Sinopec has said that it is aware of the political uncertainties in Egypt but is focused on long-term development in the region. Robert Christensen, an analyst for Canaccord Genuity, noted that the company also has Egypt’s unconventional resources in mind, adding that the joint venture with Apache provides Sinopec with valuable learning opportunities.
Investors Surprised by the Deal
After the sale, several analysts expressed surprise at how quickly Apache had managed to strike a deal, considering the current political uncertainties in Egypt. “The price was far higher than many investors had contemplated,” added Christensen. At the end of 2012, Apache had 124 million barrels of oil and 900 billion cubic feet of gas in proven Egyptian reserves.
When Apache bought Egyptian assets from BP for USD 650 million in 2010, while the reserves were smaller, it paid USD 32.5 a barrel, whereas in the deal with Sinopec the price was USD 33 a barrel. “We think it is a fair market price,” noted Quinn. “The deal does give a signal to the stock market that these assets are both productive and profitable,” said Foote. Accordingly, Apache’s shares jumped 8.4% after the sale, its sharpest intraday hike since March 2009. The deal led several analysts to reconsider the value of Apache’s remaining Egyptian assets.
The sale can of course have a positive impact for other oil and gas companies with significant exposure to Egypt, such as BG and Eni, by raising the confidence of their investors. “This deal shows that there is still an appetite for investment in Egypt, especially by companies with long-term views on the country’s vWWW stability,” said Quinn. He added that the attempts of some operators to pare down their interests in Egypt over the past year have been largely a result of the country’s economic problems rather than the current political crisis. For now, Egypt’s economic woes also seem soothed by the aid that some Gulf countries have pledged to it and recently the government said it was also agreeing to a schedule for repaying its USD 6 billion in outstanding debt to foreign oil companies. “Right now the rescheduling of the debts is under review in exchange for the companies investing in drilling and exploring for oil as well as increasing production and such things,” informed Finance Minister Ahmed Galal.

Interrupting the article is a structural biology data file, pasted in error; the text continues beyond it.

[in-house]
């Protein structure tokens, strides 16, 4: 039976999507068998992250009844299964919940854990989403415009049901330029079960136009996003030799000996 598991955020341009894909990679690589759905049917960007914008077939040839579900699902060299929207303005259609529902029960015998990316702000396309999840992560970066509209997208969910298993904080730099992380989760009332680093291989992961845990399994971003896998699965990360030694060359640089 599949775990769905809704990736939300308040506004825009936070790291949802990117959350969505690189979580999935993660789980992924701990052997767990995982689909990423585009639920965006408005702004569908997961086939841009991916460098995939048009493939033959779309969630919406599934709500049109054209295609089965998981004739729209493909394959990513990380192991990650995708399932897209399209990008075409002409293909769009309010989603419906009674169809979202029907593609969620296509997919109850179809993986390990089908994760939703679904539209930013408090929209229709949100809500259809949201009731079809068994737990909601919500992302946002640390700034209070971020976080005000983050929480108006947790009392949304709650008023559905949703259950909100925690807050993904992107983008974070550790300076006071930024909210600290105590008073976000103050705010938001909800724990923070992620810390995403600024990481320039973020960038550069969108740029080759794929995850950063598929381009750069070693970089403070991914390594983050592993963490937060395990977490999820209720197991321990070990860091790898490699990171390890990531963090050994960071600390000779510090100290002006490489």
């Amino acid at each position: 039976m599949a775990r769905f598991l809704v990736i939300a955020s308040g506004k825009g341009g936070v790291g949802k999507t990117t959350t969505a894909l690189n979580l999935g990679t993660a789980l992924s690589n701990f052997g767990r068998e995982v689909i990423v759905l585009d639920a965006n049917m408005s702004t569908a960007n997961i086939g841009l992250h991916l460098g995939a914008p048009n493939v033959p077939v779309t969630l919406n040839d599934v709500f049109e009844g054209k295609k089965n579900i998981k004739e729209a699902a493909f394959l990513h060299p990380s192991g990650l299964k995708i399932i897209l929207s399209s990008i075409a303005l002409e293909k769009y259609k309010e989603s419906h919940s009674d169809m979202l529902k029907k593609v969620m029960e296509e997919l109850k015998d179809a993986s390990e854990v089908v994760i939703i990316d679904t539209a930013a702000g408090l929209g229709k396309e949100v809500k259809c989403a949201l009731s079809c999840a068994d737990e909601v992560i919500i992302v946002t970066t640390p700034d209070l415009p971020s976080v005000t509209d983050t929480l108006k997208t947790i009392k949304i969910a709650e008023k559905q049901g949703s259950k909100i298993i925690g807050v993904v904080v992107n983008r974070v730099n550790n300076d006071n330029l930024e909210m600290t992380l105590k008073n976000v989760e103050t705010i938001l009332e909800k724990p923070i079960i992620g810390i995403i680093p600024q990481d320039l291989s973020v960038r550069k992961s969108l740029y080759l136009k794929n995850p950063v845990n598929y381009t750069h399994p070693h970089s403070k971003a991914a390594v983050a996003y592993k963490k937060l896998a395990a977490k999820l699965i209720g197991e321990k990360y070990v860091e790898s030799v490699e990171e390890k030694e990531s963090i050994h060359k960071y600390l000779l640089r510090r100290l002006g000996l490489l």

According to Hanson, guarantees that the oil and gas sector will not be nationalized or contracts will not be re-negotiated, would also go a long way to reassure companies. Christensen believes that Egypt’s future governments will leave the sector relatively untouched, considering its significance to the national economy. The confidence of some in Egypt’s energy sector is also reflected by the fact that Total recently agreed to buy Chevron’s service station network in the country. “Total’s vision of Egypt over the medium-to-long term is positive,” said the company’s CEO, Christophe de Margerie.
More Chinese Investments to Come
Rather than a sign of energy companies fleeing Egypt, the Apache sale also clearly marks another trend, namely the growing influence of China in the oil and gas sector. Over the past five years, Chinese companies have made 83 overseas oil and gas purchases worth USD 100.7 billion. In February, CNOOC brought the Canadian firm Nexen for USD 15.1 billion, which is China’s biggest overseas energy acquisition ever. However, after CNOOC burned its fingers in 2005 with a USD 18.5 billion takeover bid for the US firm Unocal, which was withdrawn due to political objections, Sinopec has focused on acquiring minority stakes in overseas companies rather than takeovers.